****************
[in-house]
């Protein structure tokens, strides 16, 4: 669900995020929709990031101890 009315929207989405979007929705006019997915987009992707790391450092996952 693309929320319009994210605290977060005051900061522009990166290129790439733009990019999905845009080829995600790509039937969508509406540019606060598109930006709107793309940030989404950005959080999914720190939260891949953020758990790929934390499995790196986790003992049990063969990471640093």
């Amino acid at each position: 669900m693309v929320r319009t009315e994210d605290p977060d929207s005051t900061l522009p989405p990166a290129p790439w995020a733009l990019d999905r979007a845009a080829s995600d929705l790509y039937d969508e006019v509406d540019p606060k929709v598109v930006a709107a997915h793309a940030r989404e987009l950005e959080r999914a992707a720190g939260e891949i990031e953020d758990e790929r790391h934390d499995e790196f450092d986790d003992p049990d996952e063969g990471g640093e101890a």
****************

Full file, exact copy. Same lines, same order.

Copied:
[in-house]
């Protein structure tokens, strides 16, 4: 669900995020929709990031101890 009315929207989405979007929705006019997915987009992707790391450092996952 693309929320319009994210605290977060005051900061522009990166290129790439733009990019999905845009080829995600790509039937969508509406540019606060598109930006709107793309940030989404950005959080999914720190939260891949953020758990790929934390499995790196986790003992049990063969990471640093």
């Amino acid at each position: 669900m693309v929320r319009t009315e994210d605290p977060d929207s005051t900061l522009p989405p990166a290129p790439w995020a733009l990019d999905r979007a845009a080829s995600d929705l790509y039937d969508e006019v509406d540019p606060k929709v598109v930006a709107a997915h793309a940030r989404e987009l950005e959080r999914a992707a720190g939260e891949i990031e953020d758990e790929r790391h934390d499995e790196f450092d986790d003992p049990d996952e063969g990471g640093e101890a």